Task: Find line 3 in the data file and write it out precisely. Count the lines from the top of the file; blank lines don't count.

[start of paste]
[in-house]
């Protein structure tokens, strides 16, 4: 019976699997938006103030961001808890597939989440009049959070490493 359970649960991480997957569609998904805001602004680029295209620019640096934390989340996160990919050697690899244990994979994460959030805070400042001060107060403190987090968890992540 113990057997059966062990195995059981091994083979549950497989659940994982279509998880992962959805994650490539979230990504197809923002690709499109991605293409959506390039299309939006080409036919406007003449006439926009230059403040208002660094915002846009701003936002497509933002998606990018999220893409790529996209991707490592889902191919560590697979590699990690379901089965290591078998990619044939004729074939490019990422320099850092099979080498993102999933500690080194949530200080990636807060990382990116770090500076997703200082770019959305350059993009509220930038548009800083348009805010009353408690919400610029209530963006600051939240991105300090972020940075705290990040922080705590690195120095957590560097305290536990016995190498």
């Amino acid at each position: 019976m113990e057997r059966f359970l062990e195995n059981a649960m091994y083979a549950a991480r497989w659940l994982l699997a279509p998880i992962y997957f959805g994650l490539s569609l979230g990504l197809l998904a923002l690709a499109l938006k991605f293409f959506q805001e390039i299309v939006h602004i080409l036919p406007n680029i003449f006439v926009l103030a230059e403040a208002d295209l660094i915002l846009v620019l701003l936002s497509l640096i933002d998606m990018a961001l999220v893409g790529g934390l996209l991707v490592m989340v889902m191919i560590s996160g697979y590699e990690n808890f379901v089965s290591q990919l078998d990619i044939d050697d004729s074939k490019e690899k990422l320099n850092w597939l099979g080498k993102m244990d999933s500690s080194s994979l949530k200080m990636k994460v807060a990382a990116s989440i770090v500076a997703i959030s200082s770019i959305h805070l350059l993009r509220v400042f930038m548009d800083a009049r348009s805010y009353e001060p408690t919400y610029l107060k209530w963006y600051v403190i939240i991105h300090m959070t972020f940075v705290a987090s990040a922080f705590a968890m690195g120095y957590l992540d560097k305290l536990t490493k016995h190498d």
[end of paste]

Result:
């Amino acid at each position: 019976m113990e057997r059966f359970l062990e195995n059981a649960m091994y083979a549950a991480r497989w659940l994982l699997a279509p998880i992962y997957f959805g994650l490539s569609l979230g990504l197809l998904a923002l690709a499109l938006k991605f293409f959506q805001e390039i299309v939006h602004i080409l036919p406007n680029i003449f006439v926009l103030a230059e403040a208002d295209l660094i915002l846009v620019l701003l936002s497509l640096i933002d998606m990018a961001l999220v893409g790529g934390l996209l991707v490592m989340v889902m191919i560590s996160g697979y590699e990690n808890f379901v089965s290591q990919l078998d990619i044939d050697d004729s074939k490019e690899k990422l320099n850092w597939l099979g080498k993102m244990d999933s500690s080194s994979l949530k200080m990636k994460v807060a990382a990116s989440i770090v500076a997703i959030s200082s770019i959305h805070l350059l993009r509220v400042f930038m548009d800083a009049r348009s805010y009353e001060p408690t919400y610029l107060k209530w963006y600051v403190i939240i991105h300090m959070t972020f940075v705290a987090s990040a922080f705590a968890m690195g120095y957590l992540d560097k305290l536990t490493k016995h190498d």